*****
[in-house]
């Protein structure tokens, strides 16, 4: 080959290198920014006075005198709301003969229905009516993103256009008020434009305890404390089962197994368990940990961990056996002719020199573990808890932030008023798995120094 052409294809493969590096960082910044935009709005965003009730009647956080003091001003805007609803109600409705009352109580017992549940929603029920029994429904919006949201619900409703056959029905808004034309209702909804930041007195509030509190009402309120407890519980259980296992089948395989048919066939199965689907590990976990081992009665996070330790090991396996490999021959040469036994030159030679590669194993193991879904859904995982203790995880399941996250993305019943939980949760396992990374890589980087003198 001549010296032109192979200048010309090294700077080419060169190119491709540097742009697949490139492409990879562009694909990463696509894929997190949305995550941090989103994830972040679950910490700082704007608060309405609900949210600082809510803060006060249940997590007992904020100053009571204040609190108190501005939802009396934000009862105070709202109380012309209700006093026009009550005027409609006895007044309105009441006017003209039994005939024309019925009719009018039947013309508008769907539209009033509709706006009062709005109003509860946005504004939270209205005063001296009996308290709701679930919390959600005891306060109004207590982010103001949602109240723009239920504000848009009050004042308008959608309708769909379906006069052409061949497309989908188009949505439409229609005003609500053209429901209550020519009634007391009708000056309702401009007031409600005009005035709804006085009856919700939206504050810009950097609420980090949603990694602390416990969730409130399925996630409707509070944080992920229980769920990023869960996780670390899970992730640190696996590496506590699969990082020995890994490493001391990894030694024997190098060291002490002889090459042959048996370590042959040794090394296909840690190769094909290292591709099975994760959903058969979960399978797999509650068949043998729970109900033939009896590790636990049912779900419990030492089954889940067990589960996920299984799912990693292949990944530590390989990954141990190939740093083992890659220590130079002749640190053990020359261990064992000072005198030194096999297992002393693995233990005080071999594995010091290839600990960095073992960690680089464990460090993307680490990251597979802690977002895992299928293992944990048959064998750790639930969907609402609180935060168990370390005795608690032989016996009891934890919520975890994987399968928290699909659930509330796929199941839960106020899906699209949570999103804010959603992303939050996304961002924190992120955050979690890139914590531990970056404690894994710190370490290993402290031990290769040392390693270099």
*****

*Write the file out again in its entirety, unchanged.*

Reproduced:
[in-house]
């Protein structure tokens, strides 16, 4: 080959290198920014006075005198709301003969229905009516993103256009008020434009305890404390089962197994368990940990961990056996002719020199573990808890932030008023798995120094 052409294809493969590096960082910044935009709005965003009730009647956080003091001003805007609803109600409705009352109580017992549940929603029920029994429904919006949201619900409703056959029905808004034309209702909804930041007195509030509190009402309120407890519980259980296992089948395989048919066939199965689907590990976990081992009665996070330790090991396996490999021959040469036994030159030679590669194993193991879904859904995982203790995880399941996250993305019943939980949760396992990374890589980087003198 001549010296032109192979200048010309090294700077080419060169190119491709540097742009697949490139492409990879562009694909990463696509894929997190949305995550941090989103994830972040679950910490700082704007608060309405609900949210600082809510803060006060249940997590007992904020100053009571204040609190108190501005939802009396934000009862105070709202109380012309209700006093026009009550005027409609006895007044309105009441006017003209039994005939024309019925009719009018039947013309508008769907539209009033509709706006009062709005109003509860946005504004939270209205005063001296009996308290709701679930919390959600005891306060109004207590982010103001949602109240723009239920504000848009009050004042308008959608309708769909379906006069052409061949497309989908188009949505439409229609005003609500053209429901209550020519009634007391009708000056309702401009007031409600005009005035709804006085009856919700939206504050810009950097609420980090949603990694602390416990969730409130399925996630409707509070944080992920229980769920990023869960996780670390899970992730640190696996590496506590699969990082020995890994490493001391990894030694024997190098060291002490002889090459042959048996370590042959040794090394296909840690190769094909290292591709099975994760959903058969979960399978797999509650068949043998729970109900033939009896590790636990049912779900419990030492089954889940067990589960996920299984799912990693292949990944530590390989990954141990190939740093083992890659220590130079002749640190053990020359261990064992000072005198030194096999297992002393693995233990005080071999594995010091290839600990960095073992960690680089464990460090993307680490990251597979802690977002895992299928293992944990048959064998750790639930969907609402609180935060168990370390005795608690032989016996009891934890919520975890994987399968928290699909659930509330796929199941839960106020899906699209949570999103804010959603992303939050996304961002924190992120955050979690890139914590531990970056404690894994710190370490290993402290031990290769040392390693270099």